later. See AR 9, 167, 474. Counsel to Ms. Lopez
requested authorization for an independent educational
evaluation, but the request was denied. See AR 9,
167, 466-68, 471- 473. On May 8, 2015, Samantha Shands, a
certified school psychologist at DCPS, completed a
Comprehensive Psychological Evaluation of R.L. See AR
9, 474-97. The evaluation, which was conducted in both
English and Spanish, found that R.L.'s Broad Reading,
Broad Math, and Broad Written Language skills “all fell
within the Very Low Range” based on the results of the
Woodcock-Johnson III assessment. See AR 9, 474, 495.
Similarly, the WISC-IV assessment suggested that R.L.'s
intellectual functioning fell in the “extremely low
range.” See AR 9-10, 495. Both R.L.'s
Working Memory and Perceptual Reasoning were also determined
to be in the “extremely low range.” See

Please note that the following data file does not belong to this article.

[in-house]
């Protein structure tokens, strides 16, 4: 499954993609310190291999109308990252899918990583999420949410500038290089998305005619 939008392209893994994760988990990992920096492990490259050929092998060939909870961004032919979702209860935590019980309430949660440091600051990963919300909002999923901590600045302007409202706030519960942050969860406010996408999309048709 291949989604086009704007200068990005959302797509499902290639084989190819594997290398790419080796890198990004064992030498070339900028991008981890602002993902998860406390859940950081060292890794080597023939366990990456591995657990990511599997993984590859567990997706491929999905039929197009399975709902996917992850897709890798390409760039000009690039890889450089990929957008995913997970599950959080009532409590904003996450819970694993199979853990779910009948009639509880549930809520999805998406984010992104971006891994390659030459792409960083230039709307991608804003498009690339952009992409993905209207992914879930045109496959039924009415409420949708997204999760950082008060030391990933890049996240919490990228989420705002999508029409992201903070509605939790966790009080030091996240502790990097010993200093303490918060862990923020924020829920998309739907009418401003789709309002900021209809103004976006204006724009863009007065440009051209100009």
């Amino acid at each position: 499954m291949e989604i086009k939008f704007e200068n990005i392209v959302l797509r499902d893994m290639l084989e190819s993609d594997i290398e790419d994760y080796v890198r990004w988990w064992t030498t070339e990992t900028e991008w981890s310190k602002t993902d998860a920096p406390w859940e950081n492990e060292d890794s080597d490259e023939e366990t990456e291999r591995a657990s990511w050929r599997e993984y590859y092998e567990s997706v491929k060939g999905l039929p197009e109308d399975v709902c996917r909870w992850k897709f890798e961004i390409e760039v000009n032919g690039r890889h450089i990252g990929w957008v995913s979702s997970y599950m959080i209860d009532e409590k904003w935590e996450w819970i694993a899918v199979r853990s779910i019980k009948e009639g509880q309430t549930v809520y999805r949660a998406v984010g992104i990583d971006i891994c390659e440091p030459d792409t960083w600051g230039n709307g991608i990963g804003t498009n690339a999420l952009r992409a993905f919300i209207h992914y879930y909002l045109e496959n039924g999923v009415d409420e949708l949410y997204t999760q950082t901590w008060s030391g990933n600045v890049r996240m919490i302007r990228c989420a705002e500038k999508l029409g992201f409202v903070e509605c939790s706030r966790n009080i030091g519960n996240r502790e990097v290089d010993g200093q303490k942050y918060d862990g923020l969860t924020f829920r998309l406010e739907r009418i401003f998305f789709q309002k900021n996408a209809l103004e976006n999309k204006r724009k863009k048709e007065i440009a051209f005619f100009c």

AR 10, 495.
19, 2015, R.L. was found eligible for special education
services as a student with a “Specific Learning
Disability.” See AR 10. At the time of the due
process hearing, an IEP had not been developed for R.L.
Administrative Proceeding and the Hearing Officer's
January 29, 2015, Ms. Lopez filed a due process complaint
claiming, among other things, that DCPS denied R.L. a FAPE.
See AR 91-95. Plaintiff filed an amended due process
complaint on March 2, 2015. See AR 210. The amended
due process complaint claimed that DCPS denied R.L. a FAPE in
a variety of ways, including: (1) by refusing to evaluate
R.L. for special education and related services for over two
years, (2) by failing to identify R.L. as a child with a
disability, and (3) by failing to provide an IEP once DCPS
suspected R.L. was a child with a disability. See AR
213-14. The amended due process complaint also claimed that
DCPS violated Ms. Lopez's procedural rights by refusing
to provide a Prior Written Notice after Ms. Lopez initially
requested an evaluation, and that Paul Public Charter School
failed to communicate with DCPS regarding the fact that R.L.
was suspected of being a child with a disability. See
other remedies, Ms. Lopez's amended due process complaint
requested that the Hearing Officer find that DCPS denied R.L
a FAPE, order DCPS to “do a compensatory education